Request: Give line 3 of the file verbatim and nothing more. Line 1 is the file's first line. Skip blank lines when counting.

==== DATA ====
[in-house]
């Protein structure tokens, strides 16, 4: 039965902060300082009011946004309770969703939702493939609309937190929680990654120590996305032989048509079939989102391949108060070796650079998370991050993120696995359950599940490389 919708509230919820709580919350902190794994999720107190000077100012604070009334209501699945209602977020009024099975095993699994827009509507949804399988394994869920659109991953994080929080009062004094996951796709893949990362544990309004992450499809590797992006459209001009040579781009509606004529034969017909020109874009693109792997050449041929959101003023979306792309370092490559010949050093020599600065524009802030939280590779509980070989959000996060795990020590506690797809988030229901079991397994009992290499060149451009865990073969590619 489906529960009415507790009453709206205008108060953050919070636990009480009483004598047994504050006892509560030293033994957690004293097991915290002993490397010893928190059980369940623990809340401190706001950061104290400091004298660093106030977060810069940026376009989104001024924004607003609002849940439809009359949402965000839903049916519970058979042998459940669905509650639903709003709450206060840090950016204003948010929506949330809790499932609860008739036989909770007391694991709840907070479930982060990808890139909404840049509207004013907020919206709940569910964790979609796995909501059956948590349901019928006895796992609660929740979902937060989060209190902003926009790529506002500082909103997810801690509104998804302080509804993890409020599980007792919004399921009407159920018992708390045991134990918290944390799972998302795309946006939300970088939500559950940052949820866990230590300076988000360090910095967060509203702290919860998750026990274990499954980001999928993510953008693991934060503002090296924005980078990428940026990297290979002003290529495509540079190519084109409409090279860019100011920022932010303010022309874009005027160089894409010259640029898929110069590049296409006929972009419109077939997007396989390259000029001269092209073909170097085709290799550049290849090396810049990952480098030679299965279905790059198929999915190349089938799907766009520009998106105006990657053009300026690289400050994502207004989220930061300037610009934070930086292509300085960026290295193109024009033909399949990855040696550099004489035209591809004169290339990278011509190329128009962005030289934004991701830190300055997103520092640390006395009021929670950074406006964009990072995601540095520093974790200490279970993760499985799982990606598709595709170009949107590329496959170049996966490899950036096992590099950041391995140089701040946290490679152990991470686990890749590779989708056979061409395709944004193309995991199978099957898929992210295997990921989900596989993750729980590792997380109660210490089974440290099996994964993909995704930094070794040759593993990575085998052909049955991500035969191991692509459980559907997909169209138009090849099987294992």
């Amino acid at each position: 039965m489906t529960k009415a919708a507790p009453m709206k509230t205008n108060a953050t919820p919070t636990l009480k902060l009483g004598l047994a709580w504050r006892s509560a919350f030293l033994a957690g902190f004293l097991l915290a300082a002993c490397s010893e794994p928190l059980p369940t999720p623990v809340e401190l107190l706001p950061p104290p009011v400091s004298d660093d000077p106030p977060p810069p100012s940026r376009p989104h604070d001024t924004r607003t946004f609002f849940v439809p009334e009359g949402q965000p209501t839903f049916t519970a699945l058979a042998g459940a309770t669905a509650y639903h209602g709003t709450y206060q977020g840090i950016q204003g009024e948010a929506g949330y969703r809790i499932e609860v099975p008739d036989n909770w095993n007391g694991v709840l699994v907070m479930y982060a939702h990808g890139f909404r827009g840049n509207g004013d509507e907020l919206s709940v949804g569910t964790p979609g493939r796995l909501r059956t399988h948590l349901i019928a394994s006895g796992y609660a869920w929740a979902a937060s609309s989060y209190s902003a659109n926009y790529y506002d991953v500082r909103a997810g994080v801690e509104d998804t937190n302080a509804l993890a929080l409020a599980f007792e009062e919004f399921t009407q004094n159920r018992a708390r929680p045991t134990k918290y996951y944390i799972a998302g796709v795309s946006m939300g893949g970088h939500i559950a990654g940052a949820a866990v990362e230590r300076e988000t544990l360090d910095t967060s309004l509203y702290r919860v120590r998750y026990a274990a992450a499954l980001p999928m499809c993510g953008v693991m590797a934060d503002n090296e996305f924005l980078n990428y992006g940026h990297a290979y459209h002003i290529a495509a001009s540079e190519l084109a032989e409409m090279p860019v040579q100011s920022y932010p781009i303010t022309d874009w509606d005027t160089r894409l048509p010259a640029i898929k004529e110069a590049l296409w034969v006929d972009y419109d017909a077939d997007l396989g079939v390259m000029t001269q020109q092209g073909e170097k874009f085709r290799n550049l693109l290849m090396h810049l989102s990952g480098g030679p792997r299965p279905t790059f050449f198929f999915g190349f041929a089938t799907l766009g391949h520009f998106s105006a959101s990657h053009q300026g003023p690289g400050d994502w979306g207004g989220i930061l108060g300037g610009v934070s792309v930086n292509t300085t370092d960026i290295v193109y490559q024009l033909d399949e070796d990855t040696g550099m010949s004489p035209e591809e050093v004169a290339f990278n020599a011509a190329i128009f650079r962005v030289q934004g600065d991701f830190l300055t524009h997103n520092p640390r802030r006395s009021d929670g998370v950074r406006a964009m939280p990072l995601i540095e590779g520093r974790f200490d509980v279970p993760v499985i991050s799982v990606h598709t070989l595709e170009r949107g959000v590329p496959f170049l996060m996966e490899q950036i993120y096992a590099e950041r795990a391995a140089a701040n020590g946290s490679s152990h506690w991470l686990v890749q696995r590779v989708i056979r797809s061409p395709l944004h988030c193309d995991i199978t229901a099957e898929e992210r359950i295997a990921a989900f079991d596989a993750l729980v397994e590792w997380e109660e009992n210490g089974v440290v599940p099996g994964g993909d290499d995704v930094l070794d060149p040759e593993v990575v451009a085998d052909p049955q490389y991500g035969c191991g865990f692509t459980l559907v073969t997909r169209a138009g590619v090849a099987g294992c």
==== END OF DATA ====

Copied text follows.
């Amino acid at each position: 039965m489906t529960k009415a919708a507790p009453m709206k509230t205008n108060a953050t919820p919070t636990l009480k902060l009483g004598l047994a709580w504050r006892s509560a919350f030293l033994a957690g902190f004293l097991l915290a300082a002993c490397s010893e794994p928190l059980p369940t999720p623990v809340e401190l107190l706001p950061p104290p009011v400091s004298d660093d000077p106030p977060p810069p100012s940026r376009p989104h604070d001024t924004r607003t946004f609002f849940v439809p009334e009359g949402q965000p209501t839903f049916t519970a699945l058979a042998g459940a309770t669905a509650y639903h209602g709003t709450y206060q977020g840090i950016q204003g009024e948010a929506g949330y969703r809790i499932e609860v099975p008739d036989n909770w095993n007391g694991v709840l699994v907070m479930y982060a939702h990808g890139f909404r827009g840049n509207g004013d509507e907020l919206s709940v949804g569910t964790p979609g493939r796995l909501r059956t399988h948590l349901i019928a394994s006895g796992y609660a869920w929740a979902a937060s609309s989060y209190s902003a659109n926009y790529y506002d991953v500082r909103a997810g994080v801690e509104d998804t937190n302080a509804l993890a929080l409020a599980f007792e009062e919004f399921t009407q004094n159920r018992a708390r929680p045991t134990k918290y996951y944390i799972a998302g796709v795309s946006m939300g893949g970088h939500i559950a990654g940052a949820a866990v990362e230590r300076e988000t544990l360090d910095t967060s309004l509203y702290r919860v120590r998750y026990a274990a992450a499954l980001p999928m499809c993510g953008v693991m590797a934060d503002n090296e996305f924005l980078n990428y992006g940026h990297a290979y459209h002003i290529a495509a001009s540079e190519l084109a032989e409409m090279p860019v040579q100011s920022y932010p781009i303010t022309d874009w509606d005027t160089r894409l048509p010259a640029i898929k004529e110069a590049l296409w034969v006929d972009y419109d017909a077939d997007l396989g079939v390259m000029t001269q020109q092209g073909e170097k874009f085709r290799n550049l693109l290849m090396h810049l989102s990952g480098g030679p792997r299965p279905t790059f050449f198929f999915g190349f041929a089938t799907l766009g391949h520009f998106s105006a959101s990657h053009q300026g003023p690289g400050d994502w979306g207004g989220i930061l108060g300037g610009v934070s792309v930086n292509t300085t370092d960026i290295v193109y490559q024009l033909d399949e070796d990855t040696g550099m010949s004489p035209e591809e050093v004169a290339f990278n020599a011509a190329i128009f650079r962005v030289q934004g600065d991701f830190l300055t524009h997103n520092p640390r802030r006395s009021d929670g998370v950074r406006a964009m939280p990072l995601i540095e590779g520093r974790f200490d509980v279970p993760v499985i991050s799982v990606h598709t070989l595709e170009r949107g959000v590329p496959f170049l996060m996966e490899q950036i993120y096992a590099e950041r795990a391995a140089a701040n020590g946290s490679s152990h506690w991470l686990v890749q696995r590779v989708i056979r797809s061409p395709l944004h988030c193309d995991i199978t229901a099957e898929e992210r359950i295997a990921a989900f079991d596989a993750l729980v397994e590792w997380e109660e009992n210490g089974v440290v599940p099996g994964g993909d290499d995704v930094l070794d060149p040759e593993v990575v451009a085998d052909p049955q490389y991500g035969c191991g865990f692509t459980l559907v073969t997909r169209a138009g590619v090849a099987g294992c």